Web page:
Since independence, particularly in the 21st century, elections in Georgia have either reinforced the existing party structure of one party dominance, or all but destroyed it. Examples of the former category include parliamentary elections in 1999 and 2008 as well as presidential elections in 2000, 2004, 2008 and 2013. Examples of the latter category include the parliamentary election of 2003 and, to a lesser extent, the parliamentary election of 2012. In 2012 the United National Movement (UNM) survived an election defeat, but it is not yet clear whether the combination of deep distrust from the Georgian people and prosecutions from the Georgian government will allow them to become genuinely relevant again.
This dynamic has contributed to the instability and inconsistency of Georgia’s democratic development. Party systems that do not last more than a decade make it difficult for voters to hold politicians and political parties accountable. This, in turn, leads to a party system that is more personalized and patronage based, where political parties stay in power until voters are completely exasperated with them, thus facilitating Georgi’a boom and bust like cycle of one party dominance, and limiting the development of more meaningful kinds of democracy.
In 2016, it is possible that either of these scenarios could occur. Despite their low numbers in recent polls, the Georgian Dream (GD) has ample room to grow, a fair amount of soft support and, of course, access to both administrative resources and the personal wealth of Bidzina Ivanishvili. Those advantages, particularly if new Prime Minister Giorgi Kvirikashvili proves more politically deft than his predecessor, could contribute to a significant win for the GD. If that occurs, the UNM will face even more difficulties and likely be even more marginalized. Several other parties, including the Free Democrats (FD) and various less western oriented political forces could also win seats in the parliament in this scenario, but not enough to meaningfully diminish GD dominance.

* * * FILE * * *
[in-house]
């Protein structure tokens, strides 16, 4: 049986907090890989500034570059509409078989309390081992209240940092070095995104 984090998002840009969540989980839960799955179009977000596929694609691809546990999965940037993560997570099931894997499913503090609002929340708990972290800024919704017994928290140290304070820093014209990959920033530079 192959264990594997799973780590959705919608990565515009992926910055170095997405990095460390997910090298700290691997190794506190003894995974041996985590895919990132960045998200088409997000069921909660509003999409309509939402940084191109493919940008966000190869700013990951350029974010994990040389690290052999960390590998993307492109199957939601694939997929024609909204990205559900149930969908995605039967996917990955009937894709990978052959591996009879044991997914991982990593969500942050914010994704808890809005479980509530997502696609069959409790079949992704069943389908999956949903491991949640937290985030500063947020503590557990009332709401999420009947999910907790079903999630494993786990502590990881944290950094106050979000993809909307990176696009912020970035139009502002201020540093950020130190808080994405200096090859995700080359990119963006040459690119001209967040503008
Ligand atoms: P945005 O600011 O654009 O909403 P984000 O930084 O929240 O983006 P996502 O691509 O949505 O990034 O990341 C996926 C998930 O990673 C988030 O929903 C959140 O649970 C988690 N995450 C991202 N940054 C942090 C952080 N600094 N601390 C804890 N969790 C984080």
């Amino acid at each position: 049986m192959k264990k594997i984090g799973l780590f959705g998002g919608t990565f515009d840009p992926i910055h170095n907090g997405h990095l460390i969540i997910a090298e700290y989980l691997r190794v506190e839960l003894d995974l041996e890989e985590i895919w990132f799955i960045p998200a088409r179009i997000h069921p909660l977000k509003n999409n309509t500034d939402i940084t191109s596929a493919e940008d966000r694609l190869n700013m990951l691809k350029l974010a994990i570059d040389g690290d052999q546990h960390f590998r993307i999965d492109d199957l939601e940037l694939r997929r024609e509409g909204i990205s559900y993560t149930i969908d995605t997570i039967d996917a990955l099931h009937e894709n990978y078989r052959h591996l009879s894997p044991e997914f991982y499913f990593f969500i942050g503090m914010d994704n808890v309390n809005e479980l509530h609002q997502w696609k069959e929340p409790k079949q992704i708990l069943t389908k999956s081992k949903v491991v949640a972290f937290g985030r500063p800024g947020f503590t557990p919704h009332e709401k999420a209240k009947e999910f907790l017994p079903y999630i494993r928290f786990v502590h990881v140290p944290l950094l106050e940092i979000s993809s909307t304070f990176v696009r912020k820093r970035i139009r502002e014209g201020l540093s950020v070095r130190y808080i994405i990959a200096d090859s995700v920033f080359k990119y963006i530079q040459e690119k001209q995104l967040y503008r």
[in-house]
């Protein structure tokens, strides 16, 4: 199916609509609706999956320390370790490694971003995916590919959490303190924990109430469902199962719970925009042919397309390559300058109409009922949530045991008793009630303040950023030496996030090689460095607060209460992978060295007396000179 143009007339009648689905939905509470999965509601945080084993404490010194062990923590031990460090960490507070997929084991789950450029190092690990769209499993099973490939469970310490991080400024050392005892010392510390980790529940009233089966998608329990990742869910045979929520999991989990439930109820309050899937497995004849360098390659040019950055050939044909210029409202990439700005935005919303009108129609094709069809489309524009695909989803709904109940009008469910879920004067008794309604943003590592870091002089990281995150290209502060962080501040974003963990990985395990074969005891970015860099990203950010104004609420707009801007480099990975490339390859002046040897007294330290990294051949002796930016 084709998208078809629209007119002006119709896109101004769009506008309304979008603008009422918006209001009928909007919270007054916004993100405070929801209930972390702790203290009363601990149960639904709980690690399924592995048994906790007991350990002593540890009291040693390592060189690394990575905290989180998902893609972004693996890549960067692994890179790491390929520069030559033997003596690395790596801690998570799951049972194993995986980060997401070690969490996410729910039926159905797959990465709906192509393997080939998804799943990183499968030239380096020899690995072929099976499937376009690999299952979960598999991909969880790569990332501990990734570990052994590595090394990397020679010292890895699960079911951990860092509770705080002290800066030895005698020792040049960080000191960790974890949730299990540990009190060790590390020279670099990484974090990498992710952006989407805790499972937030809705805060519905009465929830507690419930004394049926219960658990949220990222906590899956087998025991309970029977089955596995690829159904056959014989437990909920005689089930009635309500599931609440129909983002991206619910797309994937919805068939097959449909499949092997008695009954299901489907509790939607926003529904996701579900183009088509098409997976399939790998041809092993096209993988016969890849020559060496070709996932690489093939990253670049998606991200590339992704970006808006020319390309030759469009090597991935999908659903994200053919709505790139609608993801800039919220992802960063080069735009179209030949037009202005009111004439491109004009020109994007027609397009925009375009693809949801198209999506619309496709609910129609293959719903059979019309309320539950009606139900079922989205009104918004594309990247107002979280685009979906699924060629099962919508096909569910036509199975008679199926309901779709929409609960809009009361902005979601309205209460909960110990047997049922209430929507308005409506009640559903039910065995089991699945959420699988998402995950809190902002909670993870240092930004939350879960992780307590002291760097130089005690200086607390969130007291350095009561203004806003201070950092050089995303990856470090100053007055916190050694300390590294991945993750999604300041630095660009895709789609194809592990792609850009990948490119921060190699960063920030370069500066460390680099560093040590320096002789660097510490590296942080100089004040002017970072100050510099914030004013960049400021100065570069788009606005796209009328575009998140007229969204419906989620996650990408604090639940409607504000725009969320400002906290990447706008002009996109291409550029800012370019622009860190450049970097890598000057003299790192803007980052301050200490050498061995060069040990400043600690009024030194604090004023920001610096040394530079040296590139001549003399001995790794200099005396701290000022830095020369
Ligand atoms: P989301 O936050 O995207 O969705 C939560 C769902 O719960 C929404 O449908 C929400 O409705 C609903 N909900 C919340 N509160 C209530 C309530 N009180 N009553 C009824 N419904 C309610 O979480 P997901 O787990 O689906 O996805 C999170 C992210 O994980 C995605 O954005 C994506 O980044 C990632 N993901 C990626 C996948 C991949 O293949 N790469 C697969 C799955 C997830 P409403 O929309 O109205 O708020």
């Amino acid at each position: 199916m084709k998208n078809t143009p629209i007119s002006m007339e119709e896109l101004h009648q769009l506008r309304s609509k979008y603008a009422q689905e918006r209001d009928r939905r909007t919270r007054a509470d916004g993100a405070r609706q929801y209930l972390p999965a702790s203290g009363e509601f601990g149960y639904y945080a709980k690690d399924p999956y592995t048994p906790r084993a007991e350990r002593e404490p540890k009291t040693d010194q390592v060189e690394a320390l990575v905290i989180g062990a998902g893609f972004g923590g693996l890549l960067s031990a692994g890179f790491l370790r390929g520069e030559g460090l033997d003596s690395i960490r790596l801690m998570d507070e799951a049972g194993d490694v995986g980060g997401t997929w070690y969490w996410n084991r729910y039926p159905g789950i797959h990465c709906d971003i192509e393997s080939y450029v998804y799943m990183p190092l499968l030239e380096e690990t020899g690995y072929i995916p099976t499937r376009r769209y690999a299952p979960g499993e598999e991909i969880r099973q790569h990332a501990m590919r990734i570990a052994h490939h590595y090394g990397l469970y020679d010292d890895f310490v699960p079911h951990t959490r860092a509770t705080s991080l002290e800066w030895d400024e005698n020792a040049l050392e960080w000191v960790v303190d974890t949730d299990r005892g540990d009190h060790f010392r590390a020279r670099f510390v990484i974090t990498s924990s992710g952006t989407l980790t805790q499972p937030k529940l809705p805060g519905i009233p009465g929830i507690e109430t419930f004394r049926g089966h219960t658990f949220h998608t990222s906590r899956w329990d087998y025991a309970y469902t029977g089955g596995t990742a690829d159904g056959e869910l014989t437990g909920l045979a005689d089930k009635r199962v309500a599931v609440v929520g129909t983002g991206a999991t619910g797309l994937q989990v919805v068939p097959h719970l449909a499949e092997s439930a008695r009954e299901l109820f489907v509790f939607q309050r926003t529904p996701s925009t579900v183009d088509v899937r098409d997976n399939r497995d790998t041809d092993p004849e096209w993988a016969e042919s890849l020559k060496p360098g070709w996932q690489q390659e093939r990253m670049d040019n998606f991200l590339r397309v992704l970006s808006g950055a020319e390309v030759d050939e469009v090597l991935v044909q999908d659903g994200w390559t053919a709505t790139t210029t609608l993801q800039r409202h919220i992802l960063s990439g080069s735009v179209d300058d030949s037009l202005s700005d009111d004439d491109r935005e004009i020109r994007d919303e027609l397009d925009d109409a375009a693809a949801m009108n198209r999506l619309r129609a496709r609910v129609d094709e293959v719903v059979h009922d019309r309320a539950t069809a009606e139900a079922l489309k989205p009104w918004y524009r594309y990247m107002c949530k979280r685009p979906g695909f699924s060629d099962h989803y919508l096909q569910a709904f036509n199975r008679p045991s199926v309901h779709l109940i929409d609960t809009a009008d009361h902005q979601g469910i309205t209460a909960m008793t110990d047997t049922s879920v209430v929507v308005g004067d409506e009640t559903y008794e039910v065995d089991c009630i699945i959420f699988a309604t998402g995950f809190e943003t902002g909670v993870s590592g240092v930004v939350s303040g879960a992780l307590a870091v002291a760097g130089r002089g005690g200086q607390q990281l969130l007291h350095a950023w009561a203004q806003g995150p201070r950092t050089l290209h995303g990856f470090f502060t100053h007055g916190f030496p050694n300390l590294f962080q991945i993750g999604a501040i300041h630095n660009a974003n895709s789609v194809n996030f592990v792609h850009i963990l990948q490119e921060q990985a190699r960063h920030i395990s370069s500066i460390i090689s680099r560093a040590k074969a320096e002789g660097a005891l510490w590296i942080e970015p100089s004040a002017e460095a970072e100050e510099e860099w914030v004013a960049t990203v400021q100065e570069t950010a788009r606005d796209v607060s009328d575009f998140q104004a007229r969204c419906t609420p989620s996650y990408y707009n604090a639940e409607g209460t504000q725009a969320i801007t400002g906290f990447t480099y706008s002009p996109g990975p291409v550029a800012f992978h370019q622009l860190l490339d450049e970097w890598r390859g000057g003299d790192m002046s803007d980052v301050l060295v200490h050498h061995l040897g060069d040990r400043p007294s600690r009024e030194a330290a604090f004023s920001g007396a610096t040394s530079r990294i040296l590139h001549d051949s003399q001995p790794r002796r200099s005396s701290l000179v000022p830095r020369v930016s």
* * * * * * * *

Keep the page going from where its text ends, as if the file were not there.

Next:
On the other hand, the GD could continue to be bedeviled by a poor economy, political missteps, lack of strong support in the west and a UNM that has, despite limited popular support, proven itself a savvy and aggressive opponent. Moreover, if the new Prime Minister does not work out or, like the President, clashes with Bidzina Ivanishvili, the governing block could be forced to make more changes and find itself in increasing disarray as the election approaches.
Neither of these scenarios is good for Georgia. Strong one party dominance or yet another regime collapse would weaken democracy, push Georgia further away from integration into NATO and the EU and do nothing for Georgia’s struggling economy. Nonetheless, the precedent for these two outcomes is quite strong in recent Georgian history. While there is no precedent for an election that leads to meaningful pluralism or sharing of power between competing political parties, there have been hints of that in the past. Therefore, for Georgia, getting to that unprecedented pluralists place from here will be very difficult, but not impossible.
This pluralist outcome would require the GD to remain in parliament, probably as a large, perhaps the largest, block, but without either an outright electoral majority or being only a few back benchers from other parties or independently elected MPs away from that majority. A genuinely multi-party Georgia would require discussions and negotiations between parties after the election, rather than within the party before the election, to determine how the new government would be constituted. Of equal significance, once the government was formed, discussions within the constituent parties of the governing coalition, as well as occasional efforts to build multi-party agreements with the parties outside the coalition would be essential.
In this environment, governing would be very difficult. Policies based on vague goals such as economic development, territorial integrity or NATO integration would no longer suffice as disagreements about how to achieve these goals would be a vibrant part of the debate. Neither side would be able to hide behind the hackneyed theatrics of calling those who disagreed with them unpatriotic, enemies of the state and the like. Moreover, compromise, arrived at more or less publicly, would be essential to achieve anything. This would mean that both in parliament and in the government the ability to negotiate, strategize and build consensus would become more important than the ability to grandstand, articulate bold, but often vague, goals and mobilize a political base. This would mark a radical evolution for Georgian politics, one for which it is far from clear the politicians are prepared.